Following Finance Minister Pranab Mukherjee’s Budget announcement on Friday hiking excise duty, almost all major carmakers have begun increasing prices of their vehicles.
Those manufacturing luxury sedans and sports utility vehicles (SUVs) are still to finalise the quantum of hike they want to pass on to their customers due to customs duty hike on imported cars.
Carmakers who were first to announce a hike included Hyundai and Toyota, while others like Maruti Suzuki, Tata Motors, General Motors, Honda, Ford and Mahindra & Mahindra were "studying" Budget proposals before finalising the hike. Similarly, luxury carmakers like BMW, Mercedes and Audi will also likely announce price increase “soon”.
Hyundai said the range of price hike in their cars would be between Rs.5,000 for entry level hatchback Eon and Rs.80,000 for SUV Santa Fe, while in case of Toyota it would be from Rs. 9,500 in Liva to Rs. 80,000 SUV Fortuner. Significantly, the hike in prices of imported luxury cars and SUVs could be in lakhs due to step increase in customs duty.
The reason for the companies taking time in hiking car prices is due to the confusion over categorisation of cars for imposing duties. For instance, duty on large cars (sedans) has been hiked from 22 per cent to 24 per cent; and in case of cars that attract a mixed rate of duty of 22 per cent plus Rs.15,000 per vehicle an ad valorem rate of 27 per cent will be imposed. "We want to be sure about the definition of 'large car' before announcing the hike," said a senior official of a leading carmaker.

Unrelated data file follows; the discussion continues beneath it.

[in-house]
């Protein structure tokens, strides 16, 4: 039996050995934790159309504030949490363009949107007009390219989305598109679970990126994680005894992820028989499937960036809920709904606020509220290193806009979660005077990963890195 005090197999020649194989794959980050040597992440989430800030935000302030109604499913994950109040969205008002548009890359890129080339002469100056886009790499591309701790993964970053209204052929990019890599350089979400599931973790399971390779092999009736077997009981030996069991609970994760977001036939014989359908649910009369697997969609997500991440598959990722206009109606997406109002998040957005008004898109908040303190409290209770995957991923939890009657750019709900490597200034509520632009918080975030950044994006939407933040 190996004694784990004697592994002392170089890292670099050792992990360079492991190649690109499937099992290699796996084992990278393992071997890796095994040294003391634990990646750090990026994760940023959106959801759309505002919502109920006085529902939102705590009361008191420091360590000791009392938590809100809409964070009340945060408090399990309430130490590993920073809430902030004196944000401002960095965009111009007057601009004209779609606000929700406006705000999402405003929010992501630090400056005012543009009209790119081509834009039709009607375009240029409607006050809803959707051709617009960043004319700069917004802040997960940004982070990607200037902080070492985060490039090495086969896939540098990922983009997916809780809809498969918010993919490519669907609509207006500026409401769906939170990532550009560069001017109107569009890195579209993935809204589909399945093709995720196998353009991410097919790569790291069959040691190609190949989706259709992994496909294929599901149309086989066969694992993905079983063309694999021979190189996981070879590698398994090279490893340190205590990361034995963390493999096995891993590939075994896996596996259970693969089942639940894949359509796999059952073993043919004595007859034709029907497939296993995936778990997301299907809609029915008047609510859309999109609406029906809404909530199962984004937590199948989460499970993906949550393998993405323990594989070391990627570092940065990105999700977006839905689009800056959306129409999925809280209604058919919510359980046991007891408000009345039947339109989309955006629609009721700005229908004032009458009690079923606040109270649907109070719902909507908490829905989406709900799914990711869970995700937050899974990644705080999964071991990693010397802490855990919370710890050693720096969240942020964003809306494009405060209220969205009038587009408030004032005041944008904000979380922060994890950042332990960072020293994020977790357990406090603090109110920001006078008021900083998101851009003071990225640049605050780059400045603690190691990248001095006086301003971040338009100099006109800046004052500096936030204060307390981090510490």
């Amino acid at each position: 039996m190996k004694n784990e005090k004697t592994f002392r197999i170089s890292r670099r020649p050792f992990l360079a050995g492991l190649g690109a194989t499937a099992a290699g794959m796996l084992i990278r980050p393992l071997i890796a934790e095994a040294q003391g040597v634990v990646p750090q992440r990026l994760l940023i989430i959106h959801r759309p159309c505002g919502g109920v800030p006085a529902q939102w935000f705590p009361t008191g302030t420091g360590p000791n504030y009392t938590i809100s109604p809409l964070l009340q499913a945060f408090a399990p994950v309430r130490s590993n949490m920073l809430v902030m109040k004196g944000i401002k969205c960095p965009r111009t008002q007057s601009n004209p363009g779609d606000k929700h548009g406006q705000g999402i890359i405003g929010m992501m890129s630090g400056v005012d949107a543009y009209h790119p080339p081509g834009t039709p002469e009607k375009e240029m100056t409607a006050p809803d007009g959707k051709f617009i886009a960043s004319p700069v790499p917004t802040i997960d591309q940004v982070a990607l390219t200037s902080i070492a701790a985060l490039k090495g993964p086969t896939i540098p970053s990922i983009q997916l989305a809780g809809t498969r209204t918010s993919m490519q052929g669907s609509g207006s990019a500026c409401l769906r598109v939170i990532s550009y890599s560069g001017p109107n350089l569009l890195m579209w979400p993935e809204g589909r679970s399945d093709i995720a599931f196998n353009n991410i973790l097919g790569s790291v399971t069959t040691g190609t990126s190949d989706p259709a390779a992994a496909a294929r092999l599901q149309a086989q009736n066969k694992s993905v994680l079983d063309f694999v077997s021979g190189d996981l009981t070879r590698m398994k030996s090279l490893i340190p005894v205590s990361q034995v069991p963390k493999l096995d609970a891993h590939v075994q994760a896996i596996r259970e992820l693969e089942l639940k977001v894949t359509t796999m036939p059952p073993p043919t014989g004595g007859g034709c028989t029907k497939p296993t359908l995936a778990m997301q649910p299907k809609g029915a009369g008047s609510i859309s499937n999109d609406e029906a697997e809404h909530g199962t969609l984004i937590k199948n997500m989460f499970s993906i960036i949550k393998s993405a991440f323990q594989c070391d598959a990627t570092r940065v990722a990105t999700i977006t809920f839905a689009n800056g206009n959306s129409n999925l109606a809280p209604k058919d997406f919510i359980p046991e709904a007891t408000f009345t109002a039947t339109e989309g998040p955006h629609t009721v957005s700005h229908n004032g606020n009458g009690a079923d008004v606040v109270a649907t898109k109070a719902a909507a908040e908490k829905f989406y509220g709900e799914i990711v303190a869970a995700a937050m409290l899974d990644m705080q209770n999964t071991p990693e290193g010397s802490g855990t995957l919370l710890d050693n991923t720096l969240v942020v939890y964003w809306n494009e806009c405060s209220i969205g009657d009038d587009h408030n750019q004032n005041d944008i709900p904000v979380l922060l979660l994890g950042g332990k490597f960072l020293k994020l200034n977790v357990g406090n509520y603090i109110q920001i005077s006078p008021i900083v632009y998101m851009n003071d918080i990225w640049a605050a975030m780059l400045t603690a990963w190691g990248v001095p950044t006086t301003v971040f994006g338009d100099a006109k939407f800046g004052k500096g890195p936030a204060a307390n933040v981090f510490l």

Similarly, customs duty on completely built large cars and SUVs of value exceeding $40,000 (around Rs.20-lakh) has also been hiked from 60 per cent to 75 per cent. Further, the car manufacturers want to factor in the impact of the hike in customs duty on the 'flat-rolled' steel from 5 per cent to 7 per cent before hiking prices.
But one message is clear - the auto industry is "disappointed" with hike in excise and custom duty. "The increase in excise duty will hurt automobiles, at a time when industry is in the midst of a slowdown due to the combined effect of high interest rates and high fuel prices," said Maruti Suzuki Managing Director and CEO Shinzo Nakanishi.
Toyota Kirloskar Motor Deputy Managing Director (Sales and Marketing) Sandeep Singh said: "A rise in excise and import duty and input costs will not be very conducive for the auto industry as the additional burden of increased duty will directly affect the buyers and hence would lead to slowdown in sales…we have no choice but to pass on the price increase to the consumers. The average increase in price ranges from 2 to 4 per cent."
Ford India President and Managing Director Michael Boneham said: "The announcement of a 2 per cent increase in excise duty is disappointing and not favourable towards the auto industry. This will lead to increase in prices of our products and will have negative impact on consumer confidence.”
According to Audi India Head Michael Perschke, "The increase in excise and customs duty on large cars in this budget is very surprising. This increase comes at a time when the Indian automotive industry was finding favour with customers looking for better and efficient cars. We may now need to re-evaluate our pricing strategy in India."
The Automotive Component Manufacturers Association of India (ACMA) said enhancement of excise duty would adversely impact the prices of vehicles and in turn their consumption. “This is of concern to the auto component sector as the sector grows in tandem with the vehicle industry,” said ACMA Executive Director Vinnie Mehta.